Political because the state governors and/or legislative majorities want the ACA to fail — and more importantly, to ensure they don’t get beaten in the next primaries by candidates even further to the right.

Perverse in part because expanding Medicaid wouldn’t cost the states one thin dime until 2016 and only 10% of the costs of health care for the newly-eligible from 2020 forward.

Some of these costs would be offset by savings on care for people without insurance, however. So the extra states would have to spend would be a miniscule percent of what they have to spend anyway — 0.3%, on average, another Urban Institute analysis found.

And some states, the Institute concluded, would probably come out ahead. Another of its studies estimated states’ total savings at $12 billion to $19 billion a year, beginning in 2020.

We don’t need number-crunching to know that states gain nothing by deterring their residents from purchasing health insurance on an exchange. If anything, they’re stiffing their hospitals, virtually all of which must provide emergency care, whether patients can pay for it or not.

But people without health insurance generally don’t get much else by way of medical care. No routine checkups to detect so-called silent health problems like diabetes and hypertension. No screenings that can detect certain types of cancers.

Nor do people without health insurance generally have the wherewithal to follow recommendations they may get, e.g., to take prescribed medications at prescribed intervals, to get followup tests.

There’s been a lot of back-and-forth among experts over how many people will die because their states haven’t expanded Medicaid. The truth is we don’t know (yet).

But it seems as clear as day that low-income people — and some not-so-low — can look forward to longer, healthier lives in some states and will die unnecessarily in others. And if that’s not inequality, then I don’t know what is.

 


Congress Fiddles While Children’s Health at Risk

October 23, 2014

Nearly two million children may soon have no affordable health insurance — perhaps no health insurance at all. They’re at risk because federal funding for the Children’s Health Insurance Program will expire next year, unless Congress extends it — or fixes the so-called family glitch in the Affordable Care Act.

The number rises to 2.7 million if one also counts children who are eligible for CHIP, but not enrolled and others in Medicaid because some states and the District of Columbia used CHIP funding to expand eligibility, rather than create an altogether separate program.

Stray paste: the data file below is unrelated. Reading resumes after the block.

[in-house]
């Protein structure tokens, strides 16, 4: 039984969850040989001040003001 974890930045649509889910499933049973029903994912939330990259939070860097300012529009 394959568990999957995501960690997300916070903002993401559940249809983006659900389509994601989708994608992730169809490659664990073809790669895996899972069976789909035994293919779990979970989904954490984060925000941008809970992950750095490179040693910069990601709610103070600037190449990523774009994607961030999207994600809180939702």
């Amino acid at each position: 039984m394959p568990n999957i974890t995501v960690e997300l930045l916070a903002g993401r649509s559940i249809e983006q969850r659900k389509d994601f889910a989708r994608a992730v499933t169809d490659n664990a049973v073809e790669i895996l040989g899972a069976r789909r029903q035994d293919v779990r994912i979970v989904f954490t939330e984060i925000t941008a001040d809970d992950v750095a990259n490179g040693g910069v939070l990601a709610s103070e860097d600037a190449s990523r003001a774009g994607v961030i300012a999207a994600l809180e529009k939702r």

More than 400 organizations that advocate and provide services for children have urged Congress to keep CHIP fully funded until at least 2019 — even if, as seems unlikely, Republicans agree to fix the glitch.

But say they did. First Focus, which has been pushing hard for renewed CHIP funding, argues that the program would still be needed. First some background, then the reasons why and finally the reasons the issue is more urgent than it may seem.

What is CHIP?

Congress created CHIP in 1997 to close a gap not unlike the one that could soon open. While very poor children qualified for Medicaid, families with somewhat higher incomes couldn’t afford health insurance, especially because relatively few could get it through their employers.

At the time, 23% of children in families below twice the federal poverty line were uninsured. Last year, all but 7.3% of children had health insurance — well over half through CHIP or Medicaid, according to Families USA.

Insurance coverage is far from the whole story. CHIP is designed specifically for children’s healthcare needs. States that operate CHIP through their Medicaid plans must provide a prescribed battery of early and periodic screening, diagnostic and treatment services.

States that have standalone CHIP programs must also provide a wide range of preventive services, as well as outpatient treatment and in-hospital care.

How is CHIP funded?

CHIP is sort of like Medicaid in that the federal government pays a share of the costs states incur in providing health care for those enrolled in their programs. The so-called match varies according to a formula, just as it does with Medicaid. It’s generally higher — on average, 71%.